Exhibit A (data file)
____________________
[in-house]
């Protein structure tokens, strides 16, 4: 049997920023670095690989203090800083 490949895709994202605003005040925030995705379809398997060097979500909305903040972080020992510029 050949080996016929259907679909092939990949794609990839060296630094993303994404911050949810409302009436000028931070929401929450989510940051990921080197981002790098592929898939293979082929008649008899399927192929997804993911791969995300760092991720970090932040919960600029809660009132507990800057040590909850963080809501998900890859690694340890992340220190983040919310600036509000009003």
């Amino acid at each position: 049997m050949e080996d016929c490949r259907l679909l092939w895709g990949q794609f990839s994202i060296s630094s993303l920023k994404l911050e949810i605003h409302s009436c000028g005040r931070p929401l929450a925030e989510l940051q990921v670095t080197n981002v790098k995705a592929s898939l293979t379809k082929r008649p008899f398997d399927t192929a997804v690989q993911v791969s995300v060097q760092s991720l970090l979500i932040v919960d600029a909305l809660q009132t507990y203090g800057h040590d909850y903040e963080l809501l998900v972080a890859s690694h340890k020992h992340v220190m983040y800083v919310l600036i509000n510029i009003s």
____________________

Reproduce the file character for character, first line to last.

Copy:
[in-house]
């Protein structure tokens, strides 16, 4: 049997920023670095690989203090800083 490949895709994202605003005040925030995705379809398997060097979500909305903040972080020992510029 050949080996016929259907679909092939990949794609990839060296630094993303994404911050949810409302009436000028931070929401929450989510940051990921080197981002790098592929898939293979082929008649008899399927192929997804993911791969995300760092991720970090932040919960600029809660009132507990800057040590909850963080809501998900890859690694340890992340220190983040919310600036509000009003």
């Amino acid at each position: 049997m050949e080996d016929c490949r259907l679909l092939w895709g990949q794609f990839s994202i060296s630094s993303l920023k994404l911050e949810i605003h409302s009436c000028g005040r931070p929401l929450a925030e989510l940051q990921v670095t080197n981002v790098k995705a592929s898939l293979t379809k082929r008649p008899f398997d399927t192929a997804v690989q993911v791969s995300v060097q760092s991720l970090l979500i932040v919960d600029a909305l809660q009132t507990y203090g800057h040590d909850y903040e963080l809501l998900v972080a890859s690694h340890k020992h992340v220190m983040y800083v919310l600036i509000n510029i009003s």